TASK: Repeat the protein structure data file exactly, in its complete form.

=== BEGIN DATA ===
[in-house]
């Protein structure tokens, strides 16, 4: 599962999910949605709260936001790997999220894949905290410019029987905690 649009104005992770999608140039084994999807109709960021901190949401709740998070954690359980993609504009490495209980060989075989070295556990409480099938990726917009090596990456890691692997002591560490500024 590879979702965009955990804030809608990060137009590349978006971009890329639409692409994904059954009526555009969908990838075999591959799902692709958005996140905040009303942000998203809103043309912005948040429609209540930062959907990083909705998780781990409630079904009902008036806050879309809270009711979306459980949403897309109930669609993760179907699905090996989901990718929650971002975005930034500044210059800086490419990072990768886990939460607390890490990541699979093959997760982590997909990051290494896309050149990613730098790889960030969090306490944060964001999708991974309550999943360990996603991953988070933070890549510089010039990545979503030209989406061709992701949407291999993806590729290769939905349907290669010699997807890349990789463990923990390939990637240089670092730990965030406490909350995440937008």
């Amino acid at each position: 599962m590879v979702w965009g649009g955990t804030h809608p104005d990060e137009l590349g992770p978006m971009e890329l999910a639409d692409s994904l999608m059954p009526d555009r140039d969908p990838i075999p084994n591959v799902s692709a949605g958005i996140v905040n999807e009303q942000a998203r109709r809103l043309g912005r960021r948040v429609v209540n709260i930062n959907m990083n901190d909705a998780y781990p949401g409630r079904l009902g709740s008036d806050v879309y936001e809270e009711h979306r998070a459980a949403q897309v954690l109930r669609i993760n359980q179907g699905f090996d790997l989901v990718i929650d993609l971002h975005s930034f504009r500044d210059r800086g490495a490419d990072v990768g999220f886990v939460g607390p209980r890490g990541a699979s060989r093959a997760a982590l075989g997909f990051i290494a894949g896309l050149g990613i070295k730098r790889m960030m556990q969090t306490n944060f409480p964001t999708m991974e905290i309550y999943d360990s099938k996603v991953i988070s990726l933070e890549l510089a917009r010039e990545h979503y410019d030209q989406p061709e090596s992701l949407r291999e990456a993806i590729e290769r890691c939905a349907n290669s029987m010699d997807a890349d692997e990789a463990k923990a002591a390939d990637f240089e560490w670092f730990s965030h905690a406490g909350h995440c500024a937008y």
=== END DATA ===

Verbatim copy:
[in-house]
């Protein structure tokens, strides 16, 4: 599962999910949605709260936001790997999220894949905290410019029987905690 649009104005992770999608140039084994999807109709960021901190949401709740998070954690359980993609504009490495209980060989075989070295556990409480099938990726917009090596990456890691692997002591560490500024 590879979702965009955990804030809608990060137009590349978006971009890329639409692409994904059954009526555009969908990838075999591959799902692709958005996140905040009303942000998203809103043309912005948040429609209540930062959907990083909705998780781990409630079904009902008036806050879309809270009711979306459980949403897309109930669609993760179907699905090996989901990718929650971002975005930034500044210059800086490419990072990768886990939460607390890490990541699979093959997760982590997909990051290494896309050149990613730098790889960030969090306490944060964001999708991974309550999943360990996603991953988070933070890549510089010039990545979503030209989406061709992701949407291999993806590729290769939905349907290669010699997807890349990789463990923990390939990637240089670092730990965030406490909350995440937008």
């Amino acid at each position: 599962m590879v979702w965009g649009g955990t804030h809608p104005d990060e137009l590349g992770p978006m971009e890329l999910a639409d692409s994904l999608m059954p009526d555009r140039d969908p990838i075999p084994n591959v799902s692709a949605g958005i996140v905040n999807e009303q942000a998203r109709r809103l043309g912005r960021r948040v429609v209540n709260i930062n959907m990083n901190d909705a998780y781990p949401g409630r079904l009902g709740s008036d806050v879309y936001e809270e009711h979306r998070a459980a949403q897309v954690l109930r669609i993760n359980q179907g699905f090996d790997l989901v990718i929650d993609l971002h975005s930034f504009r500044d210059r800086g490495a490419d990072v990768g999220f886990v939460g607390p209980r890490g990541a699979s060989r093959a997760a982590l075989g997909f990051i290494a894949g896309l050149g990613i070295k730098r790889m960030m556990q969090t306490n944060f409480p964001t999708m991974e905290i309550y999943d360990s099938k996603v991953i988070s990726l933070e890549l510089a917009r010039e990545h979503y410019d030209q989406p061709e090596s992701l949407r291999e990456a993806i590729e290769r890691c939905a349907n290669s029987m010699d997807a890349d692997e990789a463990k923990a002591a390939d990637f240089e560490w670092f730990s965030h905690a406490g909350h995440c500024a937008y």